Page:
Flexible work environments have created a demand for adaptable office space. Adaptable spaces are those that allow for people to work and learn in different ways that suit their personal styles and needs. Moreover, with advancements in technology and a greater realization that people can be effective working and learning, in nontraditional ways – i.e. online, from the road and not confined to their physical office – comes the call for spaces that can be utilized as experiential centers, for owners to test their ideas about curriculum and space without making the full investment in brick and mortar.
However, in the past temporary space was not always held to the same design quality standards as permanent buildings with users having to sacrifice amenities and final fit and finish. Although mobile offices might be praised for their rapid deployment and flexibility, they are not typically heralded for their aesthetics and building quality. Yet in here in New England, there is at least one company that is intent on changing that with a few notable examples worthy of mention.
Currently located right in the heart of the thriving Seaport district, is Triumph Modular Inc’s “Sprout Space.” The 1,000 square foot Class A office space consists of two modular units with modern glass architecture. Sustainable features including PV ready for seamless solar integration, a rain capture system, LED down lights, occupancy and daylight sensors, non-porous phenolic panels, and Greenguard certified materials. Other notable features include customized interior movable walls, custom color exterior wall panels, exterior marker boards and integrated white boards and tack boards, pre-wired for digital projection and technology screens. The space would achieve LEED Gold certification if permanently installed.
Originally designed as a classroom for the Classroom of the Future by Architecture for Humanity, Triumph In partnership with Perkins+Will, created a sustainable modular classroom solution that addressed issues of resiliency, mobility and indoor air quality. The modular building won first place for its entry and was placed on the lawn at the museum of Architecture in Washington D.C., before moving to Boston.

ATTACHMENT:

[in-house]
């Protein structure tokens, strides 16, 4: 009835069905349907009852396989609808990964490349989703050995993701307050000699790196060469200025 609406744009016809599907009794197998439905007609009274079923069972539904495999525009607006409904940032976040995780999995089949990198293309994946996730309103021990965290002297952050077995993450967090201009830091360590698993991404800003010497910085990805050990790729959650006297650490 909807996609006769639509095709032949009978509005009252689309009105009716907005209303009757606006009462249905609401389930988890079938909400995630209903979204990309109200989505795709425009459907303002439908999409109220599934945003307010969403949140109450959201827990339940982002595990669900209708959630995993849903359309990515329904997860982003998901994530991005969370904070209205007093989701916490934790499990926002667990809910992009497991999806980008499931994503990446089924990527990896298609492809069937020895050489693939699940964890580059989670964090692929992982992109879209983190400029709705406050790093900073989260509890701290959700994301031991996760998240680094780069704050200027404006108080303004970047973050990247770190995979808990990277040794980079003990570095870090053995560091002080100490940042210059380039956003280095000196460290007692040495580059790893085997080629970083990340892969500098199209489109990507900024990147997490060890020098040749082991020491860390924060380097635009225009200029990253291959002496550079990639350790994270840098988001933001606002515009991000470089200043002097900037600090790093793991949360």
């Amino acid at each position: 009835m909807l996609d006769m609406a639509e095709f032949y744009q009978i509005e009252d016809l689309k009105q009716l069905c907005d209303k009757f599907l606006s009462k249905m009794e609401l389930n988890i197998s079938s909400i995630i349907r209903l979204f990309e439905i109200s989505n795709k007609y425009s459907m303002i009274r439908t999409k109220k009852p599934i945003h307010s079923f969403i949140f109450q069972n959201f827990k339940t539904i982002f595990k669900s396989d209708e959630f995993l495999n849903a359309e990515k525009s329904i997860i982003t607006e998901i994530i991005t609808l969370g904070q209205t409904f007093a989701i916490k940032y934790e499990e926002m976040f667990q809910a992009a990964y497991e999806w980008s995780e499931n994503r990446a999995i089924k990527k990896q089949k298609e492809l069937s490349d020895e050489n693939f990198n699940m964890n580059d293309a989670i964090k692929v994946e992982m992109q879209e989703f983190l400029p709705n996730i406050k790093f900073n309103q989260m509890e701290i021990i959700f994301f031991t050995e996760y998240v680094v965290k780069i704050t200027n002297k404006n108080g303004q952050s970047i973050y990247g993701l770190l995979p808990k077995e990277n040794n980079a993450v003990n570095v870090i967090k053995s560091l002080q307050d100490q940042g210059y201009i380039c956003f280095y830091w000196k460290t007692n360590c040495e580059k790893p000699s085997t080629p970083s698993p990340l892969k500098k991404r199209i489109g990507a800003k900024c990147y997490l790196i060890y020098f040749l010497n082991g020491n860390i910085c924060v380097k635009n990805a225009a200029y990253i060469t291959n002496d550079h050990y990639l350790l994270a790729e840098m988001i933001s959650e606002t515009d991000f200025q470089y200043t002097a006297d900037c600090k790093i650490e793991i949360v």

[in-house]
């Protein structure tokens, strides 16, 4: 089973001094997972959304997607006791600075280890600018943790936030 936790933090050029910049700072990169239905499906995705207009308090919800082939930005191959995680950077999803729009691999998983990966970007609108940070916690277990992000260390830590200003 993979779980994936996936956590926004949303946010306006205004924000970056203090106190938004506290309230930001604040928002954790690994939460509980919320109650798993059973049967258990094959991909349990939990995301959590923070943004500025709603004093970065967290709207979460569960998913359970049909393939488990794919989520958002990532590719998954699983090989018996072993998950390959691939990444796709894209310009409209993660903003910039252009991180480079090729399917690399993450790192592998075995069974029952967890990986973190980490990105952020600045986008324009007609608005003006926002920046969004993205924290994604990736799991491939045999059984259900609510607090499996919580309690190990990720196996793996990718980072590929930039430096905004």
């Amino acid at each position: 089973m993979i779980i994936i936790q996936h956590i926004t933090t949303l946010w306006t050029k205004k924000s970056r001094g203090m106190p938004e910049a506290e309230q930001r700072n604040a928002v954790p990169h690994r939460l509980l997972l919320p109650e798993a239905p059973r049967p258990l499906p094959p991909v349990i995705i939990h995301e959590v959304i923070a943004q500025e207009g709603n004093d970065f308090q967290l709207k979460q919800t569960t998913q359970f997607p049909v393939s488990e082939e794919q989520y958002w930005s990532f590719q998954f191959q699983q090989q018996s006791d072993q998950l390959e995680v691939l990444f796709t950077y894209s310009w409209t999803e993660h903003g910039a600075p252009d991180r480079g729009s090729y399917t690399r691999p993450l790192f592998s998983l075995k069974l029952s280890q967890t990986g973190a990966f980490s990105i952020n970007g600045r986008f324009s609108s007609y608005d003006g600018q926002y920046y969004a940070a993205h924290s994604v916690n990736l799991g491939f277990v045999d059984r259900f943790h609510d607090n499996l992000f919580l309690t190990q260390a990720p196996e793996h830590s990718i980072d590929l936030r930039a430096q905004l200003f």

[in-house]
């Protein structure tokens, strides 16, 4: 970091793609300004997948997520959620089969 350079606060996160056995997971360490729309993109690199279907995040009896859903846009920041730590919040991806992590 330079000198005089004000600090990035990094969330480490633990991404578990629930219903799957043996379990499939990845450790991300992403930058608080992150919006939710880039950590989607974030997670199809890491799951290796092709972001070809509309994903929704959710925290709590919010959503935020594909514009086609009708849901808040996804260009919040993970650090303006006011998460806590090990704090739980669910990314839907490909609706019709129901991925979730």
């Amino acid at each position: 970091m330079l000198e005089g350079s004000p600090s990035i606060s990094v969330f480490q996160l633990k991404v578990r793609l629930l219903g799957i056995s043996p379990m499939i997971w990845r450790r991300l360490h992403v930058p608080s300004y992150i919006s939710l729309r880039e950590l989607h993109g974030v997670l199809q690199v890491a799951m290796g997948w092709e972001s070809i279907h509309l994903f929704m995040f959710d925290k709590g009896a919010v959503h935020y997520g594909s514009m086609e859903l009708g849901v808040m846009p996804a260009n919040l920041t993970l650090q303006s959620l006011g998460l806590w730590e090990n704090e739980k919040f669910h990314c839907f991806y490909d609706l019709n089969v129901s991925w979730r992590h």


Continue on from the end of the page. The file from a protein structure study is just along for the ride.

“Working with Perkins and Will and other school designers has taught us a lot about attractive and healthy spaces that encourage learning and working. Whether a classroom or an office space, understanding the basic needs of people, and how they may differ from one another has provided us perspective. We hope to move the model to the broader temporary and intermediate term office markets,” says Glenn A. Cort, COO and Principal of Triumph.
These markets including general office, sales offices and even construction field offices. There are an estimated more than 500,000 code-compliant relocatable buildings in use in North America ranging from traditional mobile offices to architecturally advanced modern buildings, this is a 9.2 percent increase from 2015, according to the Modular Building Institute.
Design features of today’s modern movable buildings often include: beautiful reception and sitting areas, track and accent lighting, decorative millwork throughout the conference rooms, kitchen and café area, full glass walls, bamboo flooring and marble counter tops. Another example of this type of Class A office space that is movable is EMD Serono’s space. This space recently won the 2017 award of distinction from the Modular Building Institute in the Relocatable Office category. “We are humbled to receive such recognition from our peers in the industry,” says Cort. “The common theme and goal with mobile spaces is the desire for a building that looks permanent, one that fits in with the existing surroundings. In the future, design and sustainability do not have to be compromised when developing a temporary office space.”